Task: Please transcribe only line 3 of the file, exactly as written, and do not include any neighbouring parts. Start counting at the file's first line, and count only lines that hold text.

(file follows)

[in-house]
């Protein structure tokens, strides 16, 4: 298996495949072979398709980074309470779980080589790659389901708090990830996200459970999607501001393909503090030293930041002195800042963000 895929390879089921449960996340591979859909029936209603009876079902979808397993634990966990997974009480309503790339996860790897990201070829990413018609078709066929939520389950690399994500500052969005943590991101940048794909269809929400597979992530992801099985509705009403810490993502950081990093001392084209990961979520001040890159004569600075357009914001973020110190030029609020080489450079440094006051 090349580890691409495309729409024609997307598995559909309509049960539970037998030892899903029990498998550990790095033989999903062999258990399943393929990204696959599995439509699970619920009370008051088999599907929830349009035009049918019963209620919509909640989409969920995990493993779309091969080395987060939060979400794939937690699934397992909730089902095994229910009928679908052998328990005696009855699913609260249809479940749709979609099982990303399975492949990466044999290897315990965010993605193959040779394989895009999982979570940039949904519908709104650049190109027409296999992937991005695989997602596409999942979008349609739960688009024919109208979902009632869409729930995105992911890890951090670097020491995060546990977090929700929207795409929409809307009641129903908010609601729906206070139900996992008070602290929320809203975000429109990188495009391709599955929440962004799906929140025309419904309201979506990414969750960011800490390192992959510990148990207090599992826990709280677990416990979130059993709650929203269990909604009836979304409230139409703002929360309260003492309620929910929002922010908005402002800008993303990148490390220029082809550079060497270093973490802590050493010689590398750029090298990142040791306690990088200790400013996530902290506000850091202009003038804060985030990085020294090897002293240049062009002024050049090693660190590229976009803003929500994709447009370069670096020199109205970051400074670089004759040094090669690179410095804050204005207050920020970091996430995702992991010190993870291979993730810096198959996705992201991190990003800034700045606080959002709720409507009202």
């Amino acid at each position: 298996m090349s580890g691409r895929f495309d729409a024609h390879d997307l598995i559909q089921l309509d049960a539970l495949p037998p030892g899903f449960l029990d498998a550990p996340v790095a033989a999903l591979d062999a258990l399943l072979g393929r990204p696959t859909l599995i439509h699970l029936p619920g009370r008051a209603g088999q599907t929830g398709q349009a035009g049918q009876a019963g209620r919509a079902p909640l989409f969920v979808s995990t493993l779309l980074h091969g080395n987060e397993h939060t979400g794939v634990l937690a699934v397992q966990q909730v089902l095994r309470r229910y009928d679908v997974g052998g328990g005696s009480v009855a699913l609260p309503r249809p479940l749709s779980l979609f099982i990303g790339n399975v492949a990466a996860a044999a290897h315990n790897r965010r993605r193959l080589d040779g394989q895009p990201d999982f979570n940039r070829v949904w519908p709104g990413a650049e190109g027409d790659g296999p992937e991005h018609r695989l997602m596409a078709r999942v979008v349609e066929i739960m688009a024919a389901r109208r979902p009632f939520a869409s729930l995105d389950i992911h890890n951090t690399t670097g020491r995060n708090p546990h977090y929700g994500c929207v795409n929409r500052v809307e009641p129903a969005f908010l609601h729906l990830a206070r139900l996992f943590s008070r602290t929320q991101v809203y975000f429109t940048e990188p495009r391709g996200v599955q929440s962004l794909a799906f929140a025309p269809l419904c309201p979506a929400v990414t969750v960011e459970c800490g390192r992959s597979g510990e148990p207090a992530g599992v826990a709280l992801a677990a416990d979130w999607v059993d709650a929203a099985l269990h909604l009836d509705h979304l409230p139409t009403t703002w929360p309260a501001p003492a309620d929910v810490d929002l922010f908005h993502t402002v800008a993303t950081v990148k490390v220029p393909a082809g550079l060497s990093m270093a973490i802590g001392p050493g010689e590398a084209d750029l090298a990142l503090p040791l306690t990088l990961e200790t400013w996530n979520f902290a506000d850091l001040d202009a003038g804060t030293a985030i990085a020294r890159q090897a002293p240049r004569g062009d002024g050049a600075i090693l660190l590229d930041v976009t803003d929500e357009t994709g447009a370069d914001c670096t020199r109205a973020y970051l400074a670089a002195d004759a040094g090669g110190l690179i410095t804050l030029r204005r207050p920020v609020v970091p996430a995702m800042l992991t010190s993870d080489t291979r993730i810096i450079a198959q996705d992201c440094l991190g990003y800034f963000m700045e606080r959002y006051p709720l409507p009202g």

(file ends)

């Amino acid at each position: 298996m090349s580890g691409r895929f495309d729409a024609h390879d997307l598995i559909q089921l309509d049960a539970l495949p037998p030892g899903f449960l029990d498998a550990p996340v790095a033989a999903l591979d062999a258990l399943l072979g393929r990204p696959t859909l599995i439509h699970l029936p619920g009370r008051a209603g088999q599907t929830g398709q349009a035009g049918q009876a019963g209620r919509a079902p909640l989409f969920v979808s995990t493993l779309l980074h091969g080395n987060e397993h939060t979400g794939v634990l937690a699934v397992q966990q909730v089902l095994r309470r229910y009928d679908v997974g052998g328990g005696s009480v009855a699913l609260p309503r249809p479940l749709s779980l979609f099982i990303g790339n399975v492949a990466a996860a044999a290897h315990n790897r965010r993605r193959l080589d040779g394989q895009p990201d999982f979570n940039r070829v949904w519908p709104g990413a650049e190109g027409d790659g296999p992937e991005h018609r695989l997602m596409a078709r999942v979008v349609e066929i739960m688009a024919a389901r109208r979902p009632f939520a869409s729930l995105d389950i992911h890890n951090t690399t670097g020491r995060n708090p546990h977090y929700g994500c929207v795409n929409r500052v809307e009641p129903a969005f908010l609601h729906l990830a206070r139900l996992f943590s008070r602290t929320q991101v809203y975000f429109t940048e990188p495009r391709g996200v599955q929440s962004l794909a799906f929140a025309p269809l419904c309201p979506a929400v990414t969750v960011e459970c800490g390192r992959s597979g510990e148990p207090a992530g599992v826990a709280l992801a677990a416990d979130w999607v059993d709650a929203a099985l269990h909604l009836d509705h979304l409230p139409t009403t703002w929360p309260a501001p003492a309620d929910v810490d929002l922010f908005h993502t402002v800008a993303t950081v990148k490390v220029p393909a082809g550079l060497s990093m270093a973490i802590g001392p050493g010689e590398a084209d750029l090298a990142l503090p040791l306690t990088l990961e200790t400013w996530n979520f902290a506000d850091l001040d202009a003038g804060t030293a985030i990085a020294r890159q090897a002293p240049r004569g062009d002024g050049a600075i090693l660190l590229d930041v976009t803003d929500e357009t994709g447009a370069d914001c670096t020199r109205a973020y970051l400074a670089a002195d004759a040094g090669g110190l690179i410095t804050l030029r204005r207050p920020v609020v970091p996430a995702m800042l992991t010190s993870d080489t291979r993730i810096i450079a198959q996705d992201c440094l991190g990003y800034f963000m700045e606080r959002y006051p709720l409507p009202g």